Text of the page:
Another Permission for the NHS
We are delighted to have obtained a further planning permission for the Midlands Partnership NHS Foundation Trust for the use of a building in Stafford town centre for consulting rooms and offices in connection with their Improving Access to Psychological Therapies (IAPT) programme.
2-3 Tipping Street is a 2 storey terraced building on the corner of St Chads Place and Tipping Street. The site is not listed but is adjacent to Grade II St Chad’s Church. It lies within Stafford Conservation Area and inside the Primary Shopping Area.
The proposal is to convert the whole of the building to counselling rooms and associated offices for use by the Trust's IAPT programme. This is an NHS service designed to offer short-term one-to-one counselling sessions, commonly known as ‘talking therapies’ or ‘talking treatments’, which can benefit most people. They provide treatment for people with depression, anxiety and other mental health issues. They can be stand alone or be used alongside prescribed medicine. The proposal involves the use of the ground and first floor mainly for open plan office use but also for the creation of 12 interview rooms for counselling sessions.
In supporting the proposal, we successfully argued that the proposal to convert the building would not conflict with the Council's Spatial Vision, which includes a desire in Stafford Town to have ‘…exceptional levels of accessible community services and facilities…’. We argued that the proposal meets town centre policy which states that the town centre will support the Borough by strengthening the retail and service function of the primary retail core. In addition, the proposal meets the Council's policy by supporting the provision of new community uses in the Borough.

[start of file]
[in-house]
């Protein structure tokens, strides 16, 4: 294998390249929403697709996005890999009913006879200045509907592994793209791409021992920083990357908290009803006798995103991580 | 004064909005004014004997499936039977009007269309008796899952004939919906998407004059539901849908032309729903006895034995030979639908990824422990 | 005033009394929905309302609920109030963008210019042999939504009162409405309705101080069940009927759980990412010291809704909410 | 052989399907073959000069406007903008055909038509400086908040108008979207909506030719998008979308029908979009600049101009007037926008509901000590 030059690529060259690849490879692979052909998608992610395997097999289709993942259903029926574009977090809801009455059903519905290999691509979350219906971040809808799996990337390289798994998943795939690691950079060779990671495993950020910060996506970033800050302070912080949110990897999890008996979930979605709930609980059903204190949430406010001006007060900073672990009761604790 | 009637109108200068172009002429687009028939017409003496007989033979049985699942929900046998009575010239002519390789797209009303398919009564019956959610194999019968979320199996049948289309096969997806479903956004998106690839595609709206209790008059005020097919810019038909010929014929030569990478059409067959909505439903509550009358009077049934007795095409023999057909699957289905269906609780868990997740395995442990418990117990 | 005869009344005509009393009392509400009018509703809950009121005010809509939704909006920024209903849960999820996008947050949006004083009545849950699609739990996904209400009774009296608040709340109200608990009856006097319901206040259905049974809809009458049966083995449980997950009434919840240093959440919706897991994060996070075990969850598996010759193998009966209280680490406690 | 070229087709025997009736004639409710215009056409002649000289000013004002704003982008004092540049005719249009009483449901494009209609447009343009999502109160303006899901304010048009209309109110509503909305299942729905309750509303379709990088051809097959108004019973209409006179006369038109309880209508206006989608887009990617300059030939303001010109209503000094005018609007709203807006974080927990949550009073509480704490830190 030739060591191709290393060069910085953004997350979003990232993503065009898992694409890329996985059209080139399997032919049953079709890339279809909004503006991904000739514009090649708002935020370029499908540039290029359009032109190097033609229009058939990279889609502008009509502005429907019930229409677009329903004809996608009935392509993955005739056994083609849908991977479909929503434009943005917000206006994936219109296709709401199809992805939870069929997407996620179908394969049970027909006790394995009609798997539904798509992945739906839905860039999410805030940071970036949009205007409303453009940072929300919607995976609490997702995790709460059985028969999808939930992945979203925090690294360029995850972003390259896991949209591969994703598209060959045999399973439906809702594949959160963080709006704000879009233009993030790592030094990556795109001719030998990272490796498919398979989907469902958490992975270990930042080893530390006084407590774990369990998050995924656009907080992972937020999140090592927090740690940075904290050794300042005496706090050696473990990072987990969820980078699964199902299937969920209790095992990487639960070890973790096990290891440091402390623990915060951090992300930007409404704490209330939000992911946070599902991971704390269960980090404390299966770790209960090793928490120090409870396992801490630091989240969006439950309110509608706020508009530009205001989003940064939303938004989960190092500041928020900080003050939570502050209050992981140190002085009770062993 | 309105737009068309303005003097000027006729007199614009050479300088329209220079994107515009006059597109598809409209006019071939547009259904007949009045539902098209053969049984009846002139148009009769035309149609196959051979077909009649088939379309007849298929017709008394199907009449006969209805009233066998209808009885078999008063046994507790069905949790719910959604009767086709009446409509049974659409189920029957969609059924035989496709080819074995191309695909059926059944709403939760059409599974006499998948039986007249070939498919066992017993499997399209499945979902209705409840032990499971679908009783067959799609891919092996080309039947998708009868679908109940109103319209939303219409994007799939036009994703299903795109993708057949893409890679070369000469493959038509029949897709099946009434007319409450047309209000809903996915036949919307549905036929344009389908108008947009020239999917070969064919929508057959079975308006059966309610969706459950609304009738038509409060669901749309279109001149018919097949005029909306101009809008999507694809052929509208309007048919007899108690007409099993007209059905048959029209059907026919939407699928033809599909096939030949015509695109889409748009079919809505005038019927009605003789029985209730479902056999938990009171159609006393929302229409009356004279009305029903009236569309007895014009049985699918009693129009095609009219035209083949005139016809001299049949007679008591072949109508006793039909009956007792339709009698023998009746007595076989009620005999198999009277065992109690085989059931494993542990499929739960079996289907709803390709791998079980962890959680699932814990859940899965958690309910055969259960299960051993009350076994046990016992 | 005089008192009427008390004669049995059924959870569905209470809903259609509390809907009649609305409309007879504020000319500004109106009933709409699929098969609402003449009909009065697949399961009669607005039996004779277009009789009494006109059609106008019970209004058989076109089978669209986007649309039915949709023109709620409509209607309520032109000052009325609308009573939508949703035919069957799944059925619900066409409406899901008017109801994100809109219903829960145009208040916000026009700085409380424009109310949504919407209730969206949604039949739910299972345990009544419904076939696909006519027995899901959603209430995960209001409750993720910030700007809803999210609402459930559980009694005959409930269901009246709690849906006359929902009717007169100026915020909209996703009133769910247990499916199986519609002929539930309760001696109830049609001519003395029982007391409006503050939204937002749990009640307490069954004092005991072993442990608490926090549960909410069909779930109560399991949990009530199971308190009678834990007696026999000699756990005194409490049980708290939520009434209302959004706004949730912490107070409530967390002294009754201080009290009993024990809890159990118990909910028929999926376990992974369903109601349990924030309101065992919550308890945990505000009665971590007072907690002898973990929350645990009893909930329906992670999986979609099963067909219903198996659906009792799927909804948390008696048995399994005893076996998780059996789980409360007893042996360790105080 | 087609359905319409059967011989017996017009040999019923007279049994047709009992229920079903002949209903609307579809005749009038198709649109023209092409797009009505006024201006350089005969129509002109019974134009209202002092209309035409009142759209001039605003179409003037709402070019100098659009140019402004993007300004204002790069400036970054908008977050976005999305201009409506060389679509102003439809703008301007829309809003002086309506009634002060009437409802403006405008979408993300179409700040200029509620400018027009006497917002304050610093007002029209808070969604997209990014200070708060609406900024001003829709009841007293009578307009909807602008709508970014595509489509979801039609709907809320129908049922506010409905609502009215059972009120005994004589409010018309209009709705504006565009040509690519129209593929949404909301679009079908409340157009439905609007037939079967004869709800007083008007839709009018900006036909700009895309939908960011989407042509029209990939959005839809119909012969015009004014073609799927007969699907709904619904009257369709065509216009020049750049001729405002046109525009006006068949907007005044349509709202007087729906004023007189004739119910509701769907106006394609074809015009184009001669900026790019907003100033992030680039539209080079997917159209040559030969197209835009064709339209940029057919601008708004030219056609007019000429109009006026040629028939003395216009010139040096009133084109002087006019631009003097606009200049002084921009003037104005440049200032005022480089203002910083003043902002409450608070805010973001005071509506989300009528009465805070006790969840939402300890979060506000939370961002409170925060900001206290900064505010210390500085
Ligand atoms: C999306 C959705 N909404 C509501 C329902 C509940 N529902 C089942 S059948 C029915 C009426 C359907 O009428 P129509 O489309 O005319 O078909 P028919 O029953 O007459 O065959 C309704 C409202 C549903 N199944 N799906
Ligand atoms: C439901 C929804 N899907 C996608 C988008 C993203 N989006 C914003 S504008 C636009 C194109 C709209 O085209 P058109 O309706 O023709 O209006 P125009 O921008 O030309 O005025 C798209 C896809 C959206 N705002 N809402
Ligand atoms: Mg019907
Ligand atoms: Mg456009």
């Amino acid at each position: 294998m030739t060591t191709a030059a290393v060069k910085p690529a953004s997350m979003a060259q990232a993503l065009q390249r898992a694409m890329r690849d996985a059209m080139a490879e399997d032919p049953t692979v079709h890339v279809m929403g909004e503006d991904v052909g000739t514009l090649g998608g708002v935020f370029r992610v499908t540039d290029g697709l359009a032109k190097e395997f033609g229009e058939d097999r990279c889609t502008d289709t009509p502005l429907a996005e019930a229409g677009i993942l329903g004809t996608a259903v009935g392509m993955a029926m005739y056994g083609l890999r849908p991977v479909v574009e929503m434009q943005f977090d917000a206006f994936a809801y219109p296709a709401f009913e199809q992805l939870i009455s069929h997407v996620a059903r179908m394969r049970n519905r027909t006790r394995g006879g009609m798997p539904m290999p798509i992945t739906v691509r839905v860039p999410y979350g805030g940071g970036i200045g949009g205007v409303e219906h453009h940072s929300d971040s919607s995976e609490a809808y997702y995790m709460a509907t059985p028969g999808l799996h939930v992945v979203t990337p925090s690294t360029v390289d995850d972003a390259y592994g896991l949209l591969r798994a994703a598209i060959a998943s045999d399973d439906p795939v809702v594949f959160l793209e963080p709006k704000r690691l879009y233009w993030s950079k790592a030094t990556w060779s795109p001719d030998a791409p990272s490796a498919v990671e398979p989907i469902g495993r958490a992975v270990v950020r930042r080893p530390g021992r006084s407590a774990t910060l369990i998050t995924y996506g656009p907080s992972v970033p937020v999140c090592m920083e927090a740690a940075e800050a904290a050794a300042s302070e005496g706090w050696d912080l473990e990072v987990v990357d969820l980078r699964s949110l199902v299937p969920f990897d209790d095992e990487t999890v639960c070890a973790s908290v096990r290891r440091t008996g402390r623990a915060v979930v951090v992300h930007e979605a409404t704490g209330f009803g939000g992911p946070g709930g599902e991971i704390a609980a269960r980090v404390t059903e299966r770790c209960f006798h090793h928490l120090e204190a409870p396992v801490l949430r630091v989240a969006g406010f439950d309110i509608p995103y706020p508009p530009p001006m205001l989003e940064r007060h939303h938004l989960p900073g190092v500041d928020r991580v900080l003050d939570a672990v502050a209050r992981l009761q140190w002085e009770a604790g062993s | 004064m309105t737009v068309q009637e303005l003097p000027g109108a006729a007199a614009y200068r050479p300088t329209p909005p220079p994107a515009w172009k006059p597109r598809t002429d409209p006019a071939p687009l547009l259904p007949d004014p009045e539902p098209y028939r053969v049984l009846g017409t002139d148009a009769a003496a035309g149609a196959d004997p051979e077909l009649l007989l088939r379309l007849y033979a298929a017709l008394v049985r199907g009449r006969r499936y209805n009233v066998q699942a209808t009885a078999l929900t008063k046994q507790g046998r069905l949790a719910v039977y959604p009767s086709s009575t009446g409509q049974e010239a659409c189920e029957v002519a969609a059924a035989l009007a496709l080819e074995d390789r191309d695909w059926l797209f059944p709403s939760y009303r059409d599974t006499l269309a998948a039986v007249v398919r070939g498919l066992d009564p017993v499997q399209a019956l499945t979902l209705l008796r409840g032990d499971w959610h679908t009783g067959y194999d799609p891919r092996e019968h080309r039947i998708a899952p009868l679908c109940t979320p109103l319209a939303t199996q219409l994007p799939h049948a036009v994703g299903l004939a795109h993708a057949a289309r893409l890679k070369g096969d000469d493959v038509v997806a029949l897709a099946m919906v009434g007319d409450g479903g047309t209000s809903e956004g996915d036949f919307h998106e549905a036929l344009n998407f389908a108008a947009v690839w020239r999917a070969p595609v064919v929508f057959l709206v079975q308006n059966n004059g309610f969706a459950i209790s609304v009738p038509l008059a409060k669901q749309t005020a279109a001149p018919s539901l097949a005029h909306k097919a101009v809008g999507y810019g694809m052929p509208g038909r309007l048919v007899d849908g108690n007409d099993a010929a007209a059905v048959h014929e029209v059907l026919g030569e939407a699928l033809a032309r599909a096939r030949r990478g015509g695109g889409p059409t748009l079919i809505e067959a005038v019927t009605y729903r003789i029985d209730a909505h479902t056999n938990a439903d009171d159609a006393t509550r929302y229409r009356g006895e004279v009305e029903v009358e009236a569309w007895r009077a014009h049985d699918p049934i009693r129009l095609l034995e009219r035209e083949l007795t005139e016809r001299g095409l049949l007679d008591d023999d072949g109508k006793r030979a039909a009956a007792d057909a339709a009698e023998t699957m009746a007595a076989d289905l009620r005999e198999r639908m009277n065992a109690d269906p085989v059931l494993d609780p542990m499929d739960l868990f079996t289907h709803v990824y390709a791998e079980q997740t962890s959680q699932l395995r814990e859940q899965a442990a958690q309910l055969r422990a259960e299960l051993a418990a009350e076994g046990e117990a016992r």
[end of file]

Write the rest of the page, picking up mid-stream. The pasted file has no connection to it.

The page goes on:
The proposal would be in-line with the mixed-use objectives of local and national policies and in line with the national objective for planning to promote social inclusion and have community facilities in accessible locations to promote healthy and sustainable communities.
In addition to the clear public benefit of the continued mental health services in the area, the proposed use has the added public benefit of being an appropriate and viable re-use of the building in a conservation area, compatible with the building’s character and having no adverse impact on the character or appearance of the Conservation Area.
Photo by © Etienne Godiard